A New Guy. Looking For Direction.

First off, here is a little back-story on myself in general. I am 22 years old and currently working in a shipping department, although its not terrible, I wouldn’t consider it a career path. I also operate a side business buying and selling motorcycles, which has proven to be a successful venture over the past few years. I have always thought about getting into real estate, but hadn’t done much research until recently when my fiancé and I decided to buy our first home. After searching for a couple of months we decided to build a house. Since my father has been in the trades his entire life, I’ve learned a lot over the years. Doing our own work, along with getting great deals on everything due to the economy, enabled us to get more for our money. Anyway, I have started to research the possibility of rehabbing houses as a business opportunity. Since I have the know-how to do most of the work myself, and I’m no stranger to finding deals from my experience with my side business, I think I could be a great candidate to get into this type of investing. I was hoping I may run into some people here that could steer me in the right direction to further research this idea.

My idea was to start with a lower price range home (<$100k), then just finance it through my fiancé’s credit. I have about $20k liquid for this venture, although I could free up a bit more capital if it was necessary. If anyone has any input on how much money it takes to get started in all of this, it would be much appreciated.

Also, are there any websites/forums/books you guys would recommend that would be a good resource for the type of investing I’m looking at? There is a lot of information out there, I figure I should search it out as efficiently as possible.

keep in mind that the total tax bite for rehabbing is ~45% of income after expenses. It’s not the most “tax efficient” of real estate ventures.

Not that you shouldn’t do it; the experience in invaluable. And personally I like turning trash into something valuable.

And Rule #1: it ALWAYS costs more than you think it will.

Good Luck to all of your future endeavors and I hope you’ll achieve all of your dreams.

Yes I have heard the taxation is quite ridiculous. Then again, so is the tax burden on most small-business ventures. For some reason the government doesn’t realize its the small businesses that drive the economy.

The long term goal for me is to move into the rental side of things after I generate enough capital to start buying properties outright.

My plan to start this venture is to rehab my first property while I’m still employed, to test the waters so to speak. Assuming I am successful with my first deal, move into rehabbing full time after I find my second property to rehab. Unlike a lot of people that move into this market, I’m not starting off with a very high paying job to begin with, so I don’t really need to see that much success to clear the amount I’m making now. I think this will make it easier for me to make the jump to doing what I would like to full time.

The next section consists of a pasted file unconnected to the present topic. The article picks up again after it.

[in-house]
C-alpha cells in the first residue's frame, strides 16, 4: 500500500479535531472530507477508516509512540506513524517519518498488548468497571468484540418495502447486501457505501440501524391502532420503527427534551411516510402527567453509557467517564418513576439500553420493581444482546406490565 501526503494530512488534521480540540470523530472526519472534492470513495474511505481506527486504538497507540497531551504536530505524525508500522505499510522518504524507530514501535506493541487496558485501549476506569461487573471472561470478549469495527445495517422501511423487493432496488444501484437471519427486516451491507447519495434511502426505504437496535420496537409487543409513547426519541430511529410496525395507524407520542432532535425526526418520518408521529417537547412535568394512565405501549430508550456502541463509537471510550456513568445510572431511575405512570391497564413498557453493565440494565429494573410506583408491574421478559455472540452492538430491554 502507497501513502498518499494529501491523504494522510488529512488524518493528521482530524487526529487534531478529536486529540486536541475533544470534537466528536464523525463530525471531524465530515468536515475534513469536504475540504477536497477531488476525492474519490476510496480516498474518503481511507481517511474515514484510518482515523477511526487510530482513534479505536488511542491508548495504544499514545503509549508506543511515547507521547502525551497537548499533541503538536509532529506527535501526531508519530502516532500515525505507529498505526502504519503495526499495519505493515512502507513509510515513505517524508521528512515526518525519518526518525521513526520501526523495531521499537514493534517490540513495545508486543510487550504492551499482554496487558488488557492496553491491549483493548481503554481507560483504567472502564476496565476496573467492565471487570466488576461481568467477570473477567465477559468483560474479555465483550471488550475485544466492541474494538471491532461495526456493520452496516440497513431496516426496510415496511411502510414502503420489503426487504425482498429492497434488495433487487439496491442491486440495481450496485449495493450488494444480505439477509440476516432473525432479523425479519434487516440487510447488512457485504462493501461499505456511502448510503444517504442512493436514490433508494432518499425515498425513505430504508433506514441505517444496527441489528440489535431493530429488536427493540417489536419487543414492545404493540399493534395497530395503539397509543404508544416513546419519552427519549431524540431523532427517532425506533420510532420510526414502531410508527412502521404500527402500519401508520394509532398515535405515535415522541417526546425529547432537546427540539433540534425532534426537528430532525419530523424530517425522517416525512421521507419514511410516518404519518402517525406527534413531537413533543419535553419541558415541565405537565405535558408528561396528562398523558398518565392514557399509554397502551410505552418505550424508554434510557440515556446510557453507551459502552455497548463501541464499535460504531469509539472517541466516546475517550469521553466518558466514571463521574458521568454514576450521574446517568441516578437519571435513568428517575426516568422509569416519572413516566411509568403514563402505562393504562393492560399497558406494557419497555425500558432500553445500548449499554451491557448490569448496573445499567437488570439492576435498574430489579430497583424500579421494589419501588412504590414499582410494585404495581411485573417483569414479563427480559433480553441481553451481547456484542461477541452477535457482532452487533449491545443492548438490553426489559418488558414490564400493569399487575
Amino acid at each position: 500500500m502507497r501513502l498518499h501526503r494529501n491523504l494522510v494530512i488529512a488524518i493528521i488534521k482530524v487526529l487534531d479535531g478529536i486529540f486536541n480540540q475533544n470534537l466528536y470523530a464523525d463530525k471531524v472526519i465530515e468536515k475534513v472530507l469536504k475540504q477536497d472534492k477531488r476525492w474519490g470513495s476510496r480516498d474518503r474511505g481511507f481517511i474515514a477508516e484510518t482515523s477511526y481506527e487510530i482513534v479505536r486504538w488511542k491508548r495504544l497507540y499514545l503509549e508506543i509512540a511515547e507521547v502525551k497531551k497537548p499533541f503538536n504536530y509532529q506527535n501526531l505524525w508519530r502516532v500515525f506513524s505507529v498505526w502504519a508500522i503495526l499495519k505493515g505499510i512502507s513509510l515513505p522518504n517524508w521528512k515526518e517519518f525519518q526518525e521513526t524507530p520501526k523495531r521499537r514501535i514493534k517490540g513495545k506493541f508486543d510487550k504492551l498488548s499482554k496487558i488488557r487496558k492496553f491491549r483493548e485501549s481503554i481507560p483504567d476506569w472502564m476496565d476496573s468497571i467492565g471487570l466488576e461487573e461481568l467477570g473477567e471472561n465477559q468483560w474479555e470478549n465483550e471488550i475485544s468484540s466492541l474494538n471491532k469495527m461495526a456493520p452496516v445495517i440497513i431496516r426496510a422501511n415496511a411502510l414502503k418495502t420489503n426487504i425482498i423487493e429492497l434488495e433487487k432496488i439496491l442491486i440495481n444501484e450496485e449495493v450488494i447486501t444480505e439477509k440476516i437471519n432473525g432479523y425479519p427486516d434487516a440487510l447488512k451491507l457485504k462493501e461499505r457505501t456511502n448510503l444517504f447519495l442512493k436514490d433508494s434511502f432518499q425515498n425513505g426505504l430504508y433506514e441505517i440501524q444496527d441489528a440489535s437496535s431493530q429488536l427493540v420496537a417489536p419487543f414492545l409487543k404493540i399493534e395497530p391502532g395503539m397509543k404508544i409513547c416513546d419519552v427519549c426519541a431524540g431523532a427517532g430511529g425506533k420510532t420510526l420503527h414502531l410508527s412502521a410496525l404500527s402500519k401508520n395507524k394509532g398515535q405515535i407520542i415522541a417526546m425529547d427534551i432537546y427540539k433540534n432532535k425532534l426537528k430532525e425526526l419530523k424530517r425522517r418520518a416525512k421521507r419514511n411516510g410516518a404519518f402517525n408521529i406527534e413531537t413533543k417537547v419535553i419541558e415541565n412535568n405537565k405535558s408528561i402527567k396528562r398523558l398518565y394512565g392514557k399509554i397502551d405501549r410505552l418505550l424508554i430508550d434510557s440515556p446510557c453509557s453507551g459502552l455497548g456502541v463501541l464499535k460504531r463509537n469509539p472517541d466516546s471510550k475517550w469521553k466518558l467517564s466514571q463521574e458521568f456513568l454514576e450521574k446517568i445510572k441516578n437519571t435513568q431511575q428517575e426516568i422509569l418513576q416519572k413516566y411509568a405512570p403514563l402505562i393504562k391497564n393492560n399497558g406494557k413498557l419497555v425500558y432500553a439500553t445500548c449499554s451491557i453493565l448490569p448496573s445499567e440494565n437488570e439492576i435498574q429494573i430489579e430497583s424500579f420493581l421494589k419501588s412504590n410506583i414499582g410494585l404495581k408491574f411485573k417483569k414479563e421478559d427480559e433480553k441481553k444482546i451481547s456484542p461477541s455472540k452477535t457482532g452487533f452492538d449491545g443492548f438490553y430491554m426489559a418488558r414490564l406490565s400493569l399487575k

Which brings me to the question, are my goals realistic? Is $20k enough cash on hand to start my first deal? For the people that have some experience rehabbing, what would your conservative estimate be for the amount of profit to expect per project?

True that you may not need to make much to replace your current income because you’re not making a whole lot right now, but the flip side is you don’t have much income to draw from if you go over budget on your rehab.
It’s hard for others to estimate profit for houses in your market. You will have to learn your market to figure out what the ARV of the house is when rehabbed to a certain level of quality. You have to know what houses are selling for and then look at how much it will take to buy it and what work you’ll need to do.
I rehab for rental where I am. I can buy houses for 20k here, put 3-5k in them, but then they still may only be worth 30k to resell. Not worth my time to do what I do for resale. I look long term by having the rent pay down the note.

Interesting points Justin. I see what you are saying about my income having pros and cons so to speak. Ideally I wouldn’t go super over budget, but even in that case I do have a safety net. When I say I have $20k liquid, I don’t mean that is 100% of my money. Although I do realize the numbers add up quick in housing, I learned that first hand building my current house.

I find that surprising you can get houses for $20k in your market, that is a crazy low number. The price range I’m looking at would be in the 50k-75k range. I would be financing most of the purchase of course.

Can’t you offset some of your profits from rehabbing/flipping by holding the flips in the same llc as rentals? There has to be some creative ways to shelter that income from taxes. 45% of your profits is huge and discouraging.

Anyone with experience being labeled as a “dealer” have any tips to avoid such high taxes?

LLC = tax neutral